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Leaving your partner

The enormity of the decision to split with your partner, and then navigating the steps to take afterwards is likely to be fraught with emotion. Particularly when you've created a wonderful human together. Whether it’s to do with becoming a family or not, sometimes relationships just don’t work out. Here we explore the stages of a break up and how to work through it.

Obviously, leaving your partner will most likely be incredibly emotional. Making sure you have support systems in place before you leave can make a horrible situation a little easier. Friends, family and independent advice from a counsellor or an organisation like Relate could help.

How do I know if my relationship can be fixed, or if it can't?

Unfortunately, there’s no magic formula for knowing whether to stick with a relationship or if things will be better once it’s ended. Only you will know how you feel, what’s happening that has brought you to this place and what the different options might be.

Relationship charity Relate has some steps you can take before making a decision (Relate, 2019a). Taking a step back, trying to talk things through and making sure you’re not being pressured to stay or leave are all important.

How can we practically move forwards and make steps to part ways?

If possible, keep the situation with your ex-partner civil and reasonable.

There are some big things you need to work out. How you will share parental responsibilities. Where you will live? Where your children will live? How much money you will need and what budget is available?

If it means getting a job, you’ll need to think about new childcare arrangements. How will you divide childcare and what will this mean for where you live? How will you divide your assets, such as savings or any money you have in your home?

Citizens Advice has advice on deciding what to do when you separate (Citizens Advice, 2019a).

What do I need to consider in terms of me, my child and my partner's rights, responsibilities and the legalities?

A lot of your rights depend on your personal circumstances and the situation you’re in. For example, things could be different depending on whether you were married or just living together, and the reasons for splitting.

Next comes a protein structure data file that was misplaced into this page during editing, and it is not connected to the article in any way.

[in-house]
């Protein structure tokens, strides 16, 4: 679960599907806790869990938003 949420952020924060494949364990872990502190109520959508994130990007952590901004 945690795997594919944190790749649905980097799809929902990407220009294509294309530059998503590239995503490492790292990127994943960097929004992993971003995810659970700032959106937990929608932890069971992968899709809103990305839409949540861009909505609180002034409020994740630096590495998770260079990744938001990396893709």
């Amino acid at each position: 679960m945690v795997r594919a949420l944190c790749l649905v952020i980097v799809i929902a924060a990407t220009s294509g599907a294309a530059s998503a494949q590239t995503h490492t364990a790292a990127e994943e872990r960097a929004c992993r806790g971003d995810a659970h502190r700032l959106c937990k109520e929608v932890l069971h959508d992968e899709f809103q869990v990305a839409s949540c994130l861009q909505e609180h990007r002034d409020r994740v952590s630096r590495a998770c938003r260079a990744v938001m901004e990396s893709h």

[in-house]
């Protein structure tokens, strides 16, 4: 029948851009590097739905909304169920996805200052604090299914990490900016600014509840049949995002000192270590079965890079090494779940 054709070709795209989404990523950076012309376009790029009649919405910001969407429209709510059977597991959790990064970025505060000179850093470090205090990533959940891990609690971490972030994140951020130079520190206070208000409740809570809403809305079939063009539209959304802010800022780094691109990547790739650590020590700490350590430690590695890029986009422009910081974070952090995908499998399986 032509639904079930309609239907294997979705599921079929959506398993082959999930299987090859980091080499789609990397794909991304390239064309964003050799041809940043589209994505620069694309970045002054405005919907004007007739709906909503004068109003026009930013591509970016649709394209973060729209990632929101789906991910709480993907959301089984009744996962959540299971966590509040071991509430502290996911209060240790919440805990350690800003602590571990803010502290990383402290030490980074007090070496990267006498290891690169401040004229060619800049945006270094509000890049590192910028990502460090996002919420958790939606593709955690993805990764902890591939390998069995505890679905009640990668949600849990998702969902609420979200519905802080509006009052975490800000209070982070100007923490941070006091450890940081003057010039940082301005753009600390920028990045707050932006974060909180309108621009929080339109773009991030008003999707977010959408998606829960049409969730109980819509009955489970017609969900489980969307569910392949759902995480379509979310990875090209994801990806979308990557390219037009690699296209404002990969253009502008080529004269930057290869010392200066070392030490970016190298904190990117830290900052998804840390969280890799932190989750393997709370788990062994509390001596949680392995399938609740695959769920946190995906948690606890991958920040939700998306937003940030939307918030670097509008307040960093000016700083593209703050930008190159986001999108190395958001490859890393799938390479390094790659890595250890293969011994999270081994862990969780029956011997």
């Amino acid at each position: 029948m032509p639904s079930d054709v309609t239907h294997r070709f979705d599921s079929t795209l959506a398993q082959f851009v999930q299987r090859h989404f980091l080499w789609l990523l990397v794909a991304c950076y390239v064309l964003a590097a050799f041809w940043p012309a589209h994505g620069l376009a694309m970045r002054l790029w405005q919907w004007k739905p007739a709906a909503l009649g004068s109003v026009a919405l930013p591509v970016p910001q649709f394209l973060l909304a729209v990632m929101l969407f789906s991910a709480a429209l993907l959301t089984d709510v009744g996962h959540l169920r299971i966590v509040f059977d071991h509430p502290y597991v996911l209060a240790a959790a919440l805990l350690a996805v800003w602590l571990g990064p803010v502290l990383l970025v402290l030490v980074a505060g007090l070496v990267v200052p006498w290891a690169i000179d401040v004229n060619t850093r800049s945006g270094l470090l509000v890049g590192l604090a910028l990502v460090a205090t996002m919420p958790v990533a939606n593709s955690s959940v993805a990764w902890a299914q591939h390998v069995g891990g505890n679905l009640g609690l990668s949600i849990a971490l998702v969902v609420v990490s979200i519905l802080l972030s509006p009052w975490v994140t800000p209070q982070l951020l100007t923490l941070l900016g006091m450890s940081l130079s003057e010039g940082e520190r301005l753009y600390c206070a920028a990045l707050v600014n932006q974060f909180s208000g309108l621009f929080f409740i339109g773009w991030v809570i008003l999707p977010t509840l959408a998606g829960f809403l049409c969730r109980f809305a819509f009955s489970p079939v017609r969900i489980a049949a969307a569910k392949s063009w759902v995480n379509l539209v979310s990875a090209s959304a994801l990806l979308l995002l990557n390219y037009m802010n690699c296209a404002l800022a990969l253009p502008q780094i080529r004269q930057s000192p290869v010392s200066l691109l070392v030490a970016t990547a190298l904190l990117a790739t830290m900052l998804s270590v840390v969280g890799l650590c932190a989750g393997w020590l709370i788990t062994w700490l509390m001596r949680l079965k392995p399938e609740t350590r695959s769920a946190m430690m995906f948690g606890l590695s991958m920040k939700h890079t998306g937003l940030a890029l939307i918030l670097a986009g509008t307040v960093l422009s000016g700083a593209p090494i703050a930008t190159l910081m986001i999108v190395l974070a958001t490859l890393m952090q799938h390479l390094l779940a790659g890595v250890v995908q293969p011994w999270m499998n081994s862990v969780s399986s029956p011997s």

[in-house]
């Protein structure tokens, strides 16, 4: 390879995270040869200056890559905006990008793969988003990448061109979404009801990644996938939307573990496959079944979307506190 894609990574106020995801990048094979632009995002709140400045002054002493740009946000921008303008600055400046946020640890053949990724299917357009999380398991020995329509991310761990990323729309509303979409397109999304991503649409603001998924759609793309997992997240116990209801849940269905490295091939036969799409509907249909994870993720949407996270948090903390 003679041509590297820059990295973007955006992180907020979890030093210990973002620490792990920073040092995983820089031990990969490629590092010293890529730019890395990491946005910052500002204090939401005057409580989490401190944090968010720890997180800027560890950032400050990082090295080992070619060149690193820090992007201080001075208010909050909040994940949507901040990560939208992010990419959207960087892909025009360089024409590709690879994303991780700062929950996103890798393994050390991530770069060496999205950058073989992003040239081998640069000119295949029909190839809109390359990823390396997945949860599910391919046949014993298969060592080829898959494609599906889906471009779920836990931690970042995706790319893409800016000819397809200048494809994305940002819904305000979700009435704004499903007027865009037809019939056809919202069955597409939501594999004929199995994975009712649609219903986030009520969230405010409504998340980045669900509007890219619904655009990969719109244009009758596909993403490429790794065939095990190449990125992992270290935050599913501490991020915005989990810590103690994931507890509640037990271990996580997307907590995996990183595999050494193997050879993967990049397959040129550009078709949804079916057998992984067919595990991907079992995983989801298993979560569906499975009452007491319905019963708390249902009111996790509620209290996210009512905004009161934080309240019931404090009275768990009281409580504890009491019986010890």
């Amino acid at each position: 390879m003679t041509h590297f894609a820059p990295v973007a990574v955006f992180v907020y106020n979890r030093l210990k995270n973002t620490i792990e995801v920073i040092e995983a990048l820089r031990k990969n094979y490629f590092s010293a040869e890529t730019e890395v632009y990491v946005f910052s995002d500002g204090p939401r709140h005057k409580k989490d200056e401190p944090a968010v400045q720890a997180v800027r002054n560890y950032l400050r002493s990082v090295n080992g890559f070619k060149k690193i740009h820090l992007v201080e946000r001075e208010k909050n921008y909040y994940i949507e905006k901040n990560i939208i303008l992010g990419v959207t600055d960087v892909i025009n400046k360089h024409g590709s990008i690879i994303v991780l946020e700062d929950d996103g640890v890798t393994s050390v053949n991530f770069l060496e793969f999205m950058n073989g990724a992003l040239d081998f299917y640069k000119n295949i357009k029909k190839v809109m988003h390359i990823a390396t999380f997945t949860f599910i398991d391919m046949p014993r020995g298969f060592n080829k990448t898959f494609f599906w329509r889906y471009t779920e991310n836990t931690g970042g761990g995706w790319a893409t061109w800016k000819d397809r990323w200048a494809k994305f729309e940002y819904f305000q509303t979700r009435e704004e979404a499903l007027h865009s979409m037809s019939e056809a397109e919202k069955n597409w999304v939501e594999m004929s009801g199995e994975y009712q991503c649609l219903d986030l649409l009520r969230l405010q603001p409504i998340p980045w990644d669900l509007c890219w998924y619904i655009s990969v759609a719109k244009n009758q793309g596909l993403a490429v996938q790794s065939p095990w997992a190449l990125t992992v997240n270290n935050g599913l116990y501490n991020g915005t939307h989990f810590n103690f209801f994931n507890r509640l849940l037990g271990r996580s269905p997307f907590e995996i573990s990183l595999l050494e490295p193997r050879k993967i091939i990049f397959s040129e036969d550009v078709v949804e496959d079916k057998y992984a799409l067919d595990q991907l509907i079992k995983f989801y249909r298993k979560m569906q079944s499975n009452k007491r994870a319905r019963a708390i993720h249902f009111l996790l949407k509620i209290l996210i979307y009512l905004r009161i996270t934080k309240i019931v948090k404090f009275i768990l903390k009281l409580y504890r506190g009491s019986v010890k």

It’s best if you can agree with your ex about parental responsibilities, bringing up your child, money and living arrangements. That way it’s a lot quicker, cheaper and less stressful than getting solicitors involved.

What services are available for me to access?

There’s lots of information and guidance available:

Mediation is a common first step and you’ll need to try it before getting a solicitor involved. Mediation is about agreeing the practicalities of the separation, rather than the therapy or counselling couples usually seek before they split (Citizens Advice, 2019b). Citizens Advice has lots of information and links to finding your local mediation service.

How do I tell my friends and family?

Telling other people you’re separating can be really hard. There might be lots of unwanted questions or negative reactions. And it might make it feel a lot more real than before.

Relate has some good tips on what to consider before you say anything:

  • Try and agree with your ex that you’ll say the same thing.
  • Work out what you’re willing to share and what you want to keep private.
  • Think about who you’re telling and how best to approach it with them - your parents will probably react differently to your employer.
  • Try and stay focussed on the facts rather than assuming things you don’t know or just speaking ill of your ex.
  • Talk about the practical things that will change. This will make it more real for the person you’re telling and may help them focus on how they could support you.

If you can’t agree with your ex, you can still prepare for yourself. Planning can help keep your thoughts clearer when it’s hard to talk about something.

Being brilliant but separate parents

It might not be anyone’s fault you’re parting ways. And even if it is, separating from an unhappy partnership can lead to far happier individuals, including your children.

If you can keep it civil, it’s best to work with your ex to plan the practicalities. It can be very hard but being pragmatic and focussing on what needs to be done can get you and your child through the bad times more quickly.

This page was last reviewed in June 2019.

Further information

Our support line offers practical and emotional support with feeding your baby and general enquiries for parents, members and volunteers: 0300 330 0700.

We also offer antenatal courses which are a great way to find out more about pregnancy, labour and life with a new baby.

Relate help people make the most of their relationships and offer practical advice and counselling services.

Citizens Advice has information about mediation, a cost-effective way of sorting any differences with your ex-partner about money, property or children.

Gingerbread has lots of information If you have recently split up with or divorced from your partner.

Citizens advice. (2019a) Deciding what to do when you separate. Available from: [last accessed 11th June 2019].

Citizens Advice. (2019b) Using mediation to help you separate. Available from: [last accessed 11th June 2019].

Gingerbread. (2019) Separating. Available from: [last accessed 11th June 2019].

GOV.UK. (2019) Separating or divorcing: what you need to do. Available from: [last accessed 11th June 2019].

Relate. (2019a) Deciding whether to leave a relationship. Available from: [last accessed 11th June 2019].

Relate. (2019b) Help with separation and divorce. Available from: [last accessed 11th June 2019].

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